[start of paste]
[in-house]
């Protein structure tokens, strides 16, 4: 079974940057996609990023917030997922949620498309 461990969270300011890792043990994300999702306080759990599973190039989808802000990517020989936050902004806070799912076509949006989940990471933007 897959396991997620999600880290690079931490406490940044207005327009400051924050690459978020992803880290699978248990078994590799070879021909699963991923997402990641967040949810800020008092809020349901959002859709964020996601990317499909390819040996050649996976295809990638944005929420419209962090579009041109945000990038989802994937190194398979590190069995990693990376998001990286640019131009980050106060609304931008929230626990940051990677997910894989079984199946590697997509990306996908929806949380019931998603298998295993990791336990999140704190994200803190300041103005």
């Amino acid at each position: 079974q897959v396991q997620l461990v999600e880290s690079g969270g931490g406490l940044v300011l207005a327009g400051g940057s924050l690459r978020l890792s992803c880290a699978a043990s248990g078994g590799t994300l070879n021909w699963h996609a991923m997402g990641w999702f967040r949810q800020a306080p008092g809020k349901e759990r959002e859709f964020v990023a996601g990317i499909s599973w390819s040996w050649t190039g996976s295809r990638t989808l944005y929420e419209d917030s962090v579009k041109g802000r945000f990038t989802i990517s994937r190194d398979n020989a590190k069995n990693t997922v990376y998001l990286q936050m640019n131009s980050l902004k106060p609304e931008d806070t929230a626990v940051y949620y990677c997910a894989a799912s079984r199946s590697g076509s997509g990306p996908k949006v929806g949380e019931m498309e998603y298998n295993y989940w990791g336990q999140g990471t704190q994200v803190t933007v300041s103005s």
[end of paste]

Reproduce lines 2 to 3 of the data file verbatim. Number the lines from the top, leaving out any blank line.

């Protein structure tokens, strides 16, 4: 079974940057996609990023917030997922949620498309 461990969270300011890792043990994300999702306080759990599973190039989808802000990517020989936050902004806070799912076509949006989940990471933007 897959396991997620999600880290690079931490406490940044207005327009400051924050690459978020992803880290699978248990078994590799070879021909699963991923997402990641967040949810800020008092809020349901959002859709964020996601990317499909390819040996050649996976295809990638944005929420419209962090579009041109945000990038989802994937190194398979590190069995990693990376998001990286640019131009980050106060609304931008929230626990940051990677997910894989079984199946590697997509990306996908929806949380019931998603298998295993990791336990999140704190994200803190300041103005």
């Amino acid at each position: 079974q897959v396991q997620l461990v999600e880290s690079g969270g931490g406490l940044v300011l207005a327009g400051g940057s924050l690459r978020l890792s992803c880290a699978a043990s248990g078994g590799t994300l070879n021909w699963h996609a991923m997402g990641w999702f967040r949810q800020a306080p008092g809020k349901e759990r959002e859709f964020v990023a996601g990317i499909s599973w390819s040996w050649t190039g996976s295809r990638t989808l944005y929420e419209d917030s962090v579009k041109g802000r945000f990038t989802i990517s994937r190194d398979n020989a590190k069995n990693t997922v990376y998001l990286q936050m640019n131009s980050l902004k106060p609304e931008d806070t929230a626990v940051y949620y990677c997910a894989a799912s079984r199946s590697g076509s997509g990306p996908k949006v929806g949380e019931m498309e998603y298998n295993y989940w990791g336990q999140g990471t704190q994200v803190t933007v300041s103005s």